The effectiveness with which jute replaced hemp can be seen in the 1940s: with the U.S. and Japan at war, it was the Japanese capture of the Philippines that would force the U.S. government to make the film Hemp for Victory. No American Philippines, no American jute. This led to a brief period during the Second World War when hemp cultivation was encouraged for the war effort. With the U.S.'s eventual recapture of the Philippines, and access to its jute restored, hemp could be relegated back to prohibition.
Within a few short years of the U.S. being ceded the colonies of New Spain, the first cannabis laws would appear. The state of California would specifically require labelling of "Indian hemp" as a poison in 1911, and amend the regulations to clarify the exclusion of medical cannabis in 1915. With the U.S. policy change on Pancho Villa, the next 15 years would see many more of the U.S. states that comprised the former New Spain enact cannabis laws.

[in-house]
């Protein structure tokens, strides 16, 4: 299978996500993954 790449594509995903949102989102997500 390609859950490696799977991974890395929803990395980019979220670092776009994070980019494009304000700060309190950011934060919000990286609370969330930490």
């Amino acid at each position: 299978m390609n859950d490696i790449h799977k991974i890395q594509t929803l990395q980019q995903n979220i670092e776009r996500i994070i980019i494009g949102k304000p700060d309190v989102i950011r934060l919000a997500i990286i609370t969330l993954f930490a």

While most sources cite increasing "Mexican" immigration to the U.S. as a cause of tension, I find this disingenuous. What they mean by Mexican is really former New Spaniards, mainly mixed Hispanic-Native Americans, moving to what was formerly New Spain. Not as owners any longer, but as tenants. Or those like the Hiaki, whose land this was before it was New Spain, moving from one end of their remaining territory to the other. This was not tension caused by immigration, this was tension caused by cultural warfare, all-out attempts at cultural genocide on those other races not deemed white (which at that time still included those such as the Irish, German, or Polish). Those who still occupied the land now deemed "American".